It is with the large group in the lower right hand corner of the table that most people are concerned and most social policy efforts are directed. About one child in four in America is born to a single mother, with that number approaching nine out of ten in some subgroups of the population. Almost half of these live below the poverty line. Many have fluctuating “father-figures” who interact with the children for different lengths of time; some have continuing contact with their biological fathers; and some have no knowledge of or contact with their fathers. As a group, the mothers are younger and less educated and thus have to struggle to get and hold even a low-paying job. The child care available to their children is often of poor quality. Now if we look at the development of those children, we typically find a cluster of characteristics: poor health, poor school attendance, poor self-esteem, and an abundance of behavior problems. Are these conditions due to father-absence or to the host of social problems that go with poverty? Although we cannot completely separate these factors, there is no question but that absence of a father makes all the other negative features more likely.

So What Do We Do?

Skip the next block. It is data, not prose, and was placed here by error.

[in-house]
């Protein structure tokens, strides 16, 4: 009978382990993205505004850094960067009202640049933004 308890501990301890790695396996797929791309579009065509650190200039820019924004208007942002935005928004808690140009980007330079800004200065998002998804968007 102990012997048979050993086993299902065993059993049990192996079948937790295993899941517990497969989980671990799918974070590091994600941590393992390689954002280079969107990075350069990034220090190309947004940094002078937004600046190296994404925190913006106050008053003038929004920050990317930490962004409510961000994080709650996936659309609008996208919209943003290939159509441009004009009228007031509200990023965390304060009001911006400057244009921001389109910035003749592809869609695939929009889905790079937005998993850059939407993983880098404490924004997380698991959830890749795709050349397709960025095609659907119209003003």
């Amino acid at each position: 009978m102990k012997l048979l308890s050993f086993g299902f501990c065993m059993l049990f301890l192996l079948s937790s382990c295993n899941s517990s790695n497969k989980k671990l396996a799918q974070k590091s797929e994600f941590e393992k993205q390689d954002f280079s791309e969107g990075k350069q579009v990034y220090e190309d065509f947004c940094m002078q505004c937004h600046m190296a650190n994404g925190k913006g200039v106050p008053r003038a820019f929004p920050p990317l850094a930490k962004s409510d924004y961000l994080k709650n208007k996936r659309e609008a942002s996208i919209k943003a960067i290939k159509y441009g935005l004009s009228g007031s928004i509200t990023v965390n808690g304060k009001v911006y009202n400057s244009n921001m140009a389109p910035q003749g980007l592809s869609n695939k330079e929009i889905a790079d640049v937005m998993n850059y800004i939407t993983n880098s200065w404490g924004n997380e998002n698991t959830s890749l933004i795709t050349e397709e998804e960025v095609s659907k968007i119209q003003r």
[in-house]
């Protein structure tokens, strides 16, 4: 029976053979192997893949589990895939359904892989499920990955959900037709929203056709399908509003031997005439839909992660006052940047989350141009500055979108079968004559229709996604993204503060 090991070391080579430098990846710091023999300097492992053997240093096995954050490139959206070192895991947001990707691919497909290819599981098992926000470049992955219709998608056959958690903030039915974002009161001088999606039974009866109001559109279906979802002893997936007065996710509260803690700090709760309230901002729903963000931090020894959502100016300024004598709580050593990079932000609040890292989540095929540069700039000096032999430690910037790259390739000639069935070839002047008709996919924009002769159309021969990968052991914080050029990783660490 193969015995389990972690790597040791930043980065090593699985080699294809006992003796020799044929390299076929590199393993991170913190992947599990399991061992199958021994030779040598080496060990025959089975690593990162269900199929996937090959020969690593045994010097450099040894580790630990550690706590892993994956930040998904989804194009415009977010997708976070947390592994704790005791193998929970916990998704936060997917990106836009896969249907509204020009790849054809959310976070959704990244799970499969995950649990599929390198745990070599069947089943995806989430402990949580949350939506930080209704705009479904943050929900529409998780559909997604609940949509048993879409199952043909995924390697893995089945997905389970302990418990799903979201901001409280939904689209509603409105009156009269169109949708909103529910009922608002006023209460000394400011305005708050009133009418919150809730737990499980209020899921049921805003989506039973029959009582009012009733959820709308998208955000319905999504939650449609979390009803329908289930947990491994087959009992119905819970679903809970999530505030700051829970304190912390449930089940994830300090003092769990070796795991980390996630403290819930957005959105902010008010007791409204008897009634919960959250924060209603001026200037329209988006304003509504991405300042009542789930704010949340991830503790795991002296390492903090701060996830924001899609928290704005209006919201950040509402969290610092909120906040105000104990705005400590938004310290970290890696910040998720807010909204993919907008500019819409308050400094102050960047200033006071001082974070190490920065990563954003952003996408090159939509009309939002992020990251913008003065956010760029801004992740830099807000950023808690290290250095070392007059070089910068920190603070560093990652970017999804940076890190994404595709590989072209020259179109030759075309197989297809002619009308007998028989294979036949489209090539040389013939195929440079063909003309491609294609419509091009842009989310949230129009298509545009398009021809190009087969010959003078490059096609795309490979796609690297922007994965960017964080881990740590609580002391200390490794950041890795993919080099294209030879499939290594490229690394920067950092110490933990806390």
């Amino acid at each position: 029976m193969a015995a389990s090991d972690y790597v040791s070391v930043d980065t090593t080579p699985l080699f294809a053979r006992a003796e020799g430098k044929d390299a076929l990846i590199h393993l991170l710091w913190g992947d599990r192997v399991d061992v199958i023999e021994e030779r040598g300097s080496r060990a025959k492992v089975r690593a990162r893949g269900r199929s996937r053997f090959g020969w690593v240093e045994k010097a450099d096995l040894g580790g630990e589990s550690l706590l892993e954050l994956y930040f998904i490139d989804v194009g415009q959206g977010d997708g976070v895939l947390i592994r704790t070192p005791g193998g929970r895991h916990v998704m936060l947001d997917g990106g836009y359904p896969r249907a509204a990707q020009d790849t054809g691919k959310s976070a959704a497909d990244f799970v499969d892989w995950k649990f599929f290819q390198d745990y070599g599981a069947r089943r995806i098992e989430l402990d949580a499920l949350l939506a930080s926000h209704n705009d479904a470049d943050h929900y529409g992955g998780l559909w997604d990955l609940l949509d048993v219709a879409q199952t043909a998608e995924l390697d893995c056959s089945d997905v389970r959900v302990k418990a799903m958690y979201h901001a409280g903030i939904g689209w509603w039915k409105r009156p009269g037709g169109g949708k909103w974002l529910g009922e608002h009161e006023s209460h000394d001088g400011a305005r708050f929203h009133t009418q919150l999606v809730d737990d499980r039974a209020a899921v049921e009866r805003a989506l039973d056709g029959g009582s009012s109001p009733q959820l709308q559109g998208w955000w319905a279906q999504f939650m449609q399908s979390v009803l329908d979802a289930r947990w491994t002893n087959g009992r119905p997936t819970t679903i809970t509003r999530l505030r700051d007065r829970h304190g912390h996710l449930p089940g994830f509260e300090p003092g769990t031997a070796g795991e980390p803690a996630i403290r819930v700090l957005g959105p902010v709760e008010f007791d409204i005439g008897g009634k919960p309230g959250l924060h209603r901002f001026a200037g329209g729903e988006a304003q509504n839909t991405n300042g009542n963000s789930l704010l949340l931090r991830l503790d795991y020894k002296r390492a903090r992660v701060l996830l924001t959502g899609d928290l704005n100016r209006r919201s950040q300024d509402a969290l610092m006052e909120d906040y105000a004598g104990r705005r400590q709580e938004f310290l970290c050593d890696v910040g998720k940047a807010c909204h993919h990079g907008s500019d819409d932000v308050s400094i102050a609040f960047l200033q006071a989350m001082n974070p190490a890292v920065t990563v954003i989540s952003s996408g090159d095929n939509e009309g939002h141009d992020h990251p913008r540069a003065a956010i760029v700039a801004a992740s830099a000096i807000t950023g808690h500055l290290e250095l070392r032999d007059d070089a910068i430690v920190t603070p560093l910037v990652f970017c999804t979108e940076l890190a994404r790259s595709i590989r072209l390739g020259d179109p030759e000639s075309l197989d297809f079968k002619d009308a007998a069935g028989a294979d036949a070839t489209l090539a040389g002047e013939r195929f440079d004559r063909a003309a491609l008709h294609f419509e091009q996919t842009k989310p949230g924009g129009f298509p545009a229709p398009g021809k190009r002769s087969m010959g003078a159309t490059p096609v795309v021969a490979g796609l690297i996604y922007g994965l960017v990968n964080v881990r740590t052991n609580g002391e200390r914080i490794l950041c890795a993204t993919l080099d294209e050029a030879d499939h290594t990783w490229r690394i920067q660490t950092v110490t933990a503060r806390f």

What can a mother do to help her children compensate for father-loss or absence, no matter which of the quadrants in my table might describe her. There are at least three things that I can recommend. First, remain optimistic and positive. Don’t assume that the litany of sad statistics pertaining to father-absence will necessarily be true for your children. Most children make it through divorce and step-parentage OK, and many children who never had a father turn out to be fine and successful individuals. Second, don’t try to do everything alone. Involve the child’s father in every way you can. If this isn’t feasible, try for help from male members of your family (or the father’s family). Grandfathers and brothers can help supply some of the “maleness” that children need and enjoy. And take advantage of whatever your community has to offer in such programs as “Big Brothers.” And, finally, try to avoid allowing the situation to repeat itself. Don’t put yourself in double jeopardy by willingly having additional children without a reasonable guarantee of the continued presence and help of the child’s father. Fathers do matter.

Sometimes all forms of life appear tough. But life without father is a lot tougher.
Dr. Bettye M. Caldwell Ph.D. Professor of Pediatrics in Child Development and Education